After researching the topic on the internet and in books, she chose to give birth at home. Her skepticism also extends to childhood immunizations, and she decided not to vaccinate her son until she does more research.
There is an increasing distrust of medicine, said Dr. Amy Tuteur, a retired obstetrician, who blogs about the topic.
"Going to hospitals and dealing with the doctor is not a pleasant experience," she said. "We have an awful lot to apologize for. People are fed up with doctors. They need to be nicer, more forthcoming, explain things more."
But that distrust has turned into a form of "reflexive doubt" that constantly challenges conventional wisdom in a belief that "smart, empowered people don't listen to their doctors," said Tuteur.
Some mothers have become increasingly competitive about how natural their births are, she said.
"First it was, 'I had my baby in a hospital, but I didn't have an epidural,' " said Tuteur, who doesn't support home births. "Then it was, 'I had a baby with a midwife at home, not in the hospital.' The cutting edge is now unassisted birth -- 'I had my baby at home, and I had no one there except for my husband.' "
Home birthing is a polarizing issue. A CNN blog post about the topic drew hundreds of comments, with many criticizing previous studies and birthing decisions.
It can get harsh, said Beverly Flaxington.
The Walpole, Massachusetts, resident gave birth to her second child at home because she believed "it was safer and healthier to be at home than to be at the hospital" and she didn't want the "loss of control."
Flaxington also wanted to have a vaginal birth after having a Caesarean section for her first child.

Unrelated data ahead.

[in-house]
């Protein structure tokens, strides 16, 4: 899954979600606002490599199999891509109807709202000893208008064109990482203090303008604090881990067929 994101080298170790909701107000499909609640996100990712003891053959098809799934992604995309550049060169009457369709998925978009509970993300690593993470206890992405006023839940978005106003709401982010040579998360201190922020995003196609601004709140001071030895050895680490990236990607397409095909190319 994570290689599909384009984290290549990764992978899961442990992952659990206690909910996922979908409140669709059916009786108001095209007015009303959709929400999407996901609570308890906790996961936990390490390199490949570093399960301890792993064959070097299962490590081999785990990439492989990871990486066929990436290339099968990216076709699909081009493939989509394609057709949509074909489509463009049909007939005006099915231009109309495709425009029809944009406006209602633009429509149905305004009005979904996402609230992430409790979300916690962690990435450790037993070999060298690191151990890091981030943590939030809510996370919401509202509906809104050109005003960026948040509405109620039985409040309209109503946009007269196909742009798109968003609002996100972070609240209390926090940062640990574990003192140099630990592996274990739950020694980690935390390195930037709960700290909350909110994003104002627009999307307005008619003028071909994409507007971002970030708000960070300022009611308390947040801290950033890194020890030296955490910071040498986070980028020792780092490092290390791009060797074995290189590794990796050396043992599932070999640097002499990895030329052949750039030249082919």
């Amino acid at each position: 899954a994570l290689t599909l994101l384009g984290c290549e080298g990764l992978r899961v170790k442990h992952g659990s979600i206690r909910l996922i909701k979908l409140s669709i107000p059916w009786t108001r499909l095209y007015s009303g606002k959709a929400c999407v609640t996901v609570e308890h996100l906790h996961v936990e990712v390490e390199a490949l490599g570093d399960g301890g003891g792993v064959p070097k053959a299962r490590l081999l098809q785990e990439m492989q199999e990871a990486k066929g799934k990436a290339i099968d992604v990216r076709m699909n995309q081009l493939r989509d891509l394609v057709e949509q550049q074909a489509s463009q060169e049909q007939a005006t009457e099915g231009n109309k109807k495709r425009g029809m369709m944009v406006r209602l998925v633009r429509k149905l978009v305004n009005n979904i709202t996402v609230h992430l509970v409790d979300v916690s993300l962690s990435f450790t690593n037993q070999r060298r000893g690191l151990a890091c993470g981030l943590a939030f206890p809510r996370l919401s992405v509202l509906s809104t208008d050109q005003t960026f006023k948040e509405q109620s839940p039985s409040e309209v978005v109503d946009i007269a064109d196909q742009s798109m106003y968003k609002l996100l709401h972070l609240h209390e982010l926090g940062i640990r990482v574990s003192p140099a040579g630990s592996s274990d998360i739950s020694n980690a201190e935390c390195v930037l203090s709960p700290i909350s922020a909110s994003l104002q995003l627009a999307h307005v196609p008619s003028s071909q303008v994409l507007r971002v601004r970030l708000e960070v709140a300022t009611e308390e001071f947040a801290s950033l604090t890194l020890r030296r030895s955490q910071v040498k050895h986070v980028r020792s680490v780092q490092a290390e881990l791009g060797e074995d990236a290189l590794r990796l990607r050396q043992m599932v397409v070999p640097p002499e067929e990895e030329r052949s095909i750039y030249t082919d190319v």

During the home birth, her 10.5-pound baby's shoulders lodged into her pelvic bone. The midwife cut Flaxington about six or seven times to remove the baby.
"She started to pray out loud," Flaxington recalled. "Everyone started doing that and I remember thinking, 'This is not normal.' "
When the baby came out, his face was blue. They rushed him to the hospital to have him checked.
Kiernan was perfectly healthy, but because the hospital staff started him on antibiotics, he had to stay in the neonatal intensive care unit for 10 days.
The nurses "would not have anything to do with me," Flaxington recalled. She said one nurse told her, "You have some nerve trying to have a baby at home. You should be in jail."
Despite the complication, Flaxington said, "I don't have any regrets. Everything happens for a reason. My son is healthy. I'm not a religious person, but I thank God he's fine."
Kiernan is now 11.
When Flaxington became pregnant for the third time, she found a doctor who was willing to work with her for a vaginal birth. Because of complications, she ended up having another Caesarean.
"This is such a personal decision that women and their significant others need to make," she said. "There are tremendous benefits to working with midwives and there are benefits to hospitals and Western medicine. It's a waste of energy to fight about what's right or wrong."
Holly Powell Kennedy, president of the American College of Nurse-Midwives agreed.
"Our belief is that the best care of a woman is to individualize her care to what she needs -- what works best for her, based on her health, past history, emotional and psychological concerns and who she wants around her."